He spent some time talking with the Pharisees, Sadduccees and scribes – the religious leaders of His day. They frequently asked Him questions, mostly to try to trap Him (for example, washing hands before eating, Mat. 15:1-9; asking for a sign in the sky, Mat. 16:1-4; Jesus’ authority, Mark 11:27-33; paying taxes, Mark 12:13-17; the resurrection, Mark 12:18-27; the greatest commandment, Mark 12:28-34; picking wheat on the Sabbath, Luke 6:1-5; healing a man’s hand on the Sabbath, Luke 6:6-11).

A few of those events took place in church (the synagogue in those days).

However, Jesus spent most of His time with tax collectors and sinners outside the synagogue walls. He did not attend church Sunday morning and Sunday and Wednesday nights, a men’s group on Monday, a couple’s study on Tuesday, an outreach ministry on Thursday, and a weekend conference at a retreat center.

Not that those are bad things; indeed, all of them are good. But He did not fill His schedule with them.

He preached in public (the Sermon on the Mount, Mat. 5-7). He explained the kingdom of God in parables (four soils, weeds, mustard seed, yeast, hidden treasure, pearl and a fishing net – Mark 13). He healed many people (for example, leprosy, Luke 5:12-16; a paralyzed man, Luke 5:17-26; raising a boy from the dead, Luke 7:11-17; He cast out demons, Luke 9:37-43).

Jesus spent a lot of time with His 12 chosen disciples, teaching them all kinds of things about God the Father and Himself.

He performed miracles. He fed 5,000 people (John 6:1-15); walked on water (John 6:16-21); healed a blind man (John 9:1-12); and raised Lazarus from the dead (John 11:38-44).

He talked about His death (John 12:20-36), then was crucified and resurrected (John 19 and 20).

OK, that’s an overview. So, what would Jesus do today?

Jesus today …

I think He would spend most of His time walking the streets, going from city to city and town to town, spending time in homeless shelters, businesses, at football stadiums and rock concerts – anywhere people gather who need to hear what He has to say.

Should we follow that example?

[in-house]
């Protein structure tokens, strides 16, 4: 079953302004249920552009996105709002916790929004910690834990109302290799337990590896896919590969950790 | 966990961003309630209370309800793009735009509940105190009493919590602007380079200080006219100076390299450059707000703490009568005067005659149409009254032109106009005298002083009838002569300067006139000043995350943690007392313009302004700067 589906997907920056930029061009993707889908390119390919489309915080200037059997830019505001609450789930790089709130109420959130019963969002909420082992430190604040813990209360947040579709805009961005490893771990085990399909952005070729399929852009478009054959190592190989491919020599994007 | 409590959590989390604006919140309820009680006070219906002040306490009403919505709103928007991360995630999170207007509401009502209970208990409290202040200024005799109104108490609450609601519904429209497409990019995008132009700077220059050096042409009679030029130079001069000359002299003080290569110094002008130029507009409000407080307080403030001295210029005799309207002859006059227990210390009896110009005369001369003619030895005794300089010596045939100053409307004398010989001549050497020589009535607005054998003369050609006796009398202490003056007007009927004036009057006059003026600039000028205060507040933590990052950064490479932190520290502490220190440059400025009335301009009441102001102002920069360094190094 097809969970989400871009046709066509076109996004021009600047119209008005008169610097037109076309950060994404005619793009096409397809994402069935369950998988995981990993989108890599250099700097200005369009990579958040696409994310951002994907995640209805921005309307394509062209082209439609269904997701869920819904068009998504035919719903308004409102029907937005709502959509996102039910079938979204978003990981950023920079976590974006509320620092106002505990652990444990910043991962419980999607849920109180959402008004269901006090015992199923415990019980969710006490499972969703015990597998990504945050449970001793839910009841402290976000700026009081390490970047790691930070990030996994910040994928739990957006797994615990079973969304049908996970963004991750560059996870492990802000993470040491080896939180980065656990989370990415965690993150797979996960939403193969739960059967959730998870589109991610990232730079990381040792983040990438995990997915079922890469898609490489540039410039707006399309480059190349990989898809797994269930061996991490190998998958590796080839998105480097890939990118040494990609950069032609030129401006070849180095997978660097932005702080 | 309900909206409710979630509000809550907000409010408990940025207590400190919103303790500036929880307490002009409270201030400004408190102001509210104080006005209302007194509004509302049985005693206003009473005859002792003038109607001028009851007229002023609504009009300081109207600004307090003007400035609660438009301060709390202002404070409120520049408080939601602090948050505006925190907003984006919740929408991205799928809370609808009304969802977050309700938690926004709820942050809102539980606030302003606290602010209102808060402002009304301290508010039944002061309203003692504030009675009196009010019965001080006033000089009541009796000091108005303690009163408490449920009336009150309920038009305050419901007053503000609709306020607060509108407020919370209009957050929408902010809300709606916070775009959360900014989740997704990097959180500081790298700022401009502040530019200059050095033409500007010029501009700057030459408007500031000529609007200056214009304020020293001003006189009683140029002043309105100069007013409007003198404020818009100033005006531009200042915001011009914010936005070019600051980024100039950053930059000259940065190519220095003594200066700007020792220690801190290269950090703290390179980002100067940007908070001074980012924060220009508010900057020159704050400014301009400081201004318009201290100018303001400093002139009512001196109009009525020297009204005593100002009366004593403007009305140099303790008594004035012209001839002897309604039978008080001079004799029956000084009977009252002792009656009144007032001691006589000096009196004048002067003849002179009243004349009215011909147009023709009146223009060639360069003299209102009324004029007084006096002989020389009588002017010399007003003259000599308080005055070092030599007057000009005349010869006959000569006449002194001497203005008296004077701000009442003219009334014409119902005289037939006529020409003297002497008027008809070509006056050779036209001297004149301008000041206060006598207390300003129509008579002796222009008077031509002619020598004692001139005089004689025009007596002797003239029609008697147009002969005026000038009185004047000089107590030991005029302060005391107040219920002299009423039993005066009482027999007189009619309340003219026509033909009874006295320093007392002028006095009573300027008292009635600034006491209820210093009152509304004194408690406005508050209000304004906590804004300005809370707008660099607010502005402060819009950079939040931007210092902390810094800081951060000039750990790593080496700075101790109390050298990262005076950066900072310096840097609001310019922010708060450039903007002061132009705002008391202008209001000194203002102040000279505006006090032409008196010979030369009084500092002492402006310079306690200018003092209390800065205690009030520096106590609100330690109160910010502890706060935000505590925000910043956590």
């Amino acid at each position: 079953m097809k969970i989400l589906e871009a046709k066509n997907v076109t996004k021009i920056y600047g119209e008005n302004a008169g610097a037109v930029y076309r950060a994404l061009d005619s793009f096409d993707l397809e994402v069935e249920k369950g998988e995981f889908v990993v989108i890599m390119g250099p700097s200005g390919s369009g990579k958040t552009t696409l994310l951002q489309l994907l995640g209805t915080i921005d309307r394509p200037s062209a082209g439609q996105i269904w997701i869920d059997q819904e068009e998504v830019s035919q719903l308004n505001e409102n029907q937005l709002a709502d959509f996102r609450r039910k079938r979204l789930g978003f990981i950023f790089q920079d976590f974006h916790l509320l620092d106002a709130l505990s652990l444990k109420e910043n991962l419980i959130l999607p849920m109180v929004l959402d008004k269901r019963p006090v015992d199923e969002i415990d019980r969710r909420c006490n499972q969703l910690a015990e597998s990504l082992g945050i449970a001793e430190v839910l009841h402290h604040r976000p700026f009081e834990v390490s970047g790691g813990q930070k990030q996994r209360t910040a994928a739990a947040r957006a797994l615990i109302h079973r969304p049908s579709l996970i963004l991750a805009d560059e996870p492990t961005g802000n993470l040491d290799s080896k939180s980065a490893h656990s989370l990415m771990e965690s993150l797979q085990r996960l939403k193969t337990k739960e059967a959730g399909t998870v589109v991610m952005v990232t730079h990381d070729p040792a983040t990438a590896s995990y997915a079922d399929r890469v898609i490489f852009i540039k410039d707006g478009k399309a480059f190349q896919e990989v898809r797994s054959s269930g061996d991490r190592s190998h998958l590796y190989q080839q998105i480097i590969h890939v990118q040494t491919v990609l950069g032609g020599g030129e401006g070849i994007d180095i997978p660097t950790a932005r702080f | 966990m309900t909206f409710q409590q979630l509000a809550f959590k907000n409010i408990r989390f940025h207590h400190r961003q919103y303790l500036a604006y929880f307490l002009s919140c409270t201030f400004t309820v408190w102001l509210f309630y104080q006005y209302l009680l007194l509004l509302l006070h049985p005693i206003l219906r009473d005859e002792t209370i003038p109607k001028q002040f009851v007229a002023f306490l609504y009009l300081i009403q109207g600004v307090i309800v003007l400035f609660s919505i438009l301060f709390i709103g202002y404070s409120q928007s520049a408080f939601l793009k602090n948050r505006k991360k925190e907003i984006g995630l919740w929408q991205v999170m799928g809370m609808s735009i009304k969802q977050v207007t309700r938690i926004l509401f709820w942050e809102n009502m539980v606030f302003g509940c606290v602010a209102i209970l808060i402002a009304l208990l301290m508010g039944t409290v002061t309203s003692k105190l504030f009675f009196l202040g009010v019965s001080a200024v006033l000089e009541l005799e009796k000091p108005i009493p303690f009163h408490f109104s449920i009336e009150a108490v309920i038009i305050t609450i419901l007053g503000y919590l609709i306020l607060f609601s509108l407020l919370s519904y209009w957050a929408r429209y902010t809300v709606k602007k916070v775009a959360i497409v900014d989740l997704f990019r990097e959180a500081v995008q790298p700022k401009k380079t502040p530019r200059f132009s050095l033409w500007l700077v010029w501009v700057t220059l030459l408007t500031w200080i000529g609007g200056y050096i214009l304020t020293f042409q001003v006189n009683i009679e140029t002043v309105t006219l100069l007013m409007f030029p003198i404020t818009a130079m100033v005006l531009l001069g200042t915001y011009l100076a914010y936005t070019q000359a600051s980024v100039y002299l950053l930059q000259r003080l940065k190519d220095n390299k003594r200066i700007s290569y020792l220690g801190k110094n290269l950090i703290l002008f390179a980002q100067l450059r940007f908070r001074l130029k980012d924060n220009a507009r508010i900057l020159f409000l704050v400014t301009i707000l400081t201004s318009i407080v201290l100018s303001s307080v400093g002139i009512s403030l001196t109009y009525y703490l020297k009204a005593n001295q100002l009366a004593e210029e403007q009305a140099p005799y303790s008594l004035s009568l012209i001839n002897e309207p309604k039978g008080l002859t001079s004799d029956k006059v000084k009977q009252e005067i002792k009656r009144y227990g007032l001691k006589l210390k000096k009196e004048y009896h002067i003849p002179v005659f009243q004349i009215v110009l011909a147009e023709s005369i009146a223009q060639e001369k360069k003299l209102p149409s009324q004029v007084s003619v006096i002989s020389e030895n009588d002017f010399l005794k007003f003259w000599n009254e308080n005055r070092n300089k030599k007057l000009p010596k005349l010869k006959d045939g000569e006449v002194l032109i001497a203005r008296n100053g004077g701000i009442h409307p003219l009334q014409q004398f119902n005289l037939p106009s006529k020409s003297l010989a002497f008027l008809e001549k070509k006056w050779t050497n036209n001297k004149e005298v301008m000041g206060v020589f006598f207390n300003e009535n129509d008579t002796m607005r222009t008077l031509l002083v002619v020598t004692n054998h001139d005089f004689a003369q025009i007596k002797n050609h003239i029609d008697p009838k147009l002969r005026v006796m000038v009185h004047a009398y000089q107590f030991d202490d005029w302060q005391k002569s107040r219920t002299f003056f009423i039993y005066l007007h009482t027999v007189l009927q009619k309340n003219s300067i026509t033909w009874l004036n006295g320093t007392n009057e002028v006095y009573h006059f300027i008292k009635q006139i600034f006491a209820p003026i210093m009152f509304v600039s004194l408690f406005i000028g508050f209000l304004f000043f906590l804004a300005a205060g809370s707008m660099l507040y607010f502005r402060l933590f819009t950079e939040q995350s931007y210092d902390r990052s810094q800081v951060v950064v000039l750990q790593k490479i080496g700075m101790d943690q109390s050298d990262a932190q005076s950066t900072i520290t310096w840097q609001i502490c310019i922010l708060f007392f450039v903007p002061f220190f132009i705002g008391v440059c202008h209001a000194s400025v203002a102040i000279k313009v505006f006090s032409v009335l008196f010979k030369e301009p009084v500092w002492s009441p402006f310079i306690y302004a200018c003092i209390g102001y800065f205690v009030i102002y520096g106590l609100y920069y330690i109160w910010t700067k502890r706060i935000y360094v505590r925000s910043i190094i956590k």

For many years I felt that my “calling” was to serve God at secular newspapers. Christians routinely celebrate people who enter the “ministry,” meaning they work full-time for a church, religious organization or as a missionary. That’s not a bad thing, but that has not been my calling.

Again, where would Jesus go? To the church or a mission field?

What is a mission field? I attended a church a long time ago that had this banner on the altar:


Every heart with Christ is a missionary. Every heart without Christ is a mission field. Which are you?


I like that a lot. I don’t need to be ordained by man to be a missionary. Jesus did not attend seminary. Indeed, people were shocked that He spoke with authority even though He was only a carpenter’s son and had no advanced religious education (Mark 1:22).

Some Christians today want Jesus to become a politician. They are looking for the Christian solution to all the problems this country faces.

I get that. Jesus talked about social issues – feeding the hungry, adultery (let’s deal with that before we even get to homosexuality – right?), judging others, healing the sick and injured, the rights of children, serving others …

Jesus also talked a lot about the kingdom of God, describing to all who would listen what God is really like.

That’s why I call my blog “the liberal conservative.” Social issues like these often are the domain of liberals. Explaining who God is remains the focus of conservatives.

America needs both. Jesus did both.

Jesus did spend some time with the religious leaders of His day. Often, however, He warned the rest of us about their hypocrisy and deceit (Mat. 23:1-12).

Jesus ‘in church’ today …

If Jesus visited your church this Sunday, what would He see? What would He say about your congregation?

Certainly, there are wonderful churches who preach the Bible and everything in it. Jesus would love those places.

But, in general, I fear for the church today. Many churches tell us what we want to hear. Many churches are little more than a social club.

What’s the point?

We must stand out

In the Old Testament, God gave His chosen people a whole bunch of rules and regulations to live by (see Leviticus, Numbers and Deuteronomy). Why? Because God is a tough taskmaster?

No. Many of those laws and rules were for the benefit of the people – and still would benefit us today.

I believe that the overriding principle, however, is that God wanted Israel to be different from everyone else. He wanted them to live differently, and to worship differently. When Israel rebelled and wanted God to give them a king, God told them that they did not need a king; they had God as their leader. Israel insisted, so God relented. He’s like that. He’s not going to force Himself on us.

But Israel paid a huge price. As we do today.

How are Christians different from everyone else? Why would a non-Christian want to join your church? Do we have something attractive that others are seeking?

What would Jesus Himself say about that?

Jesus’ message to us

Jesus gave people outside the church the benefit of the doubt every time. He did not judge people. He condemned their sin and challenged them to “sin no more” (John 8:1-11), but he loved people.

One exception: the religious leaders of the day, who knew the Scriptures and should have known better. He called them blind guides, thieves and hypocrites (Mat. 23).

I fear Jesus would give the same message to many churches today. Many people reject the church today, thinking the church represents Christ. Many churches do not.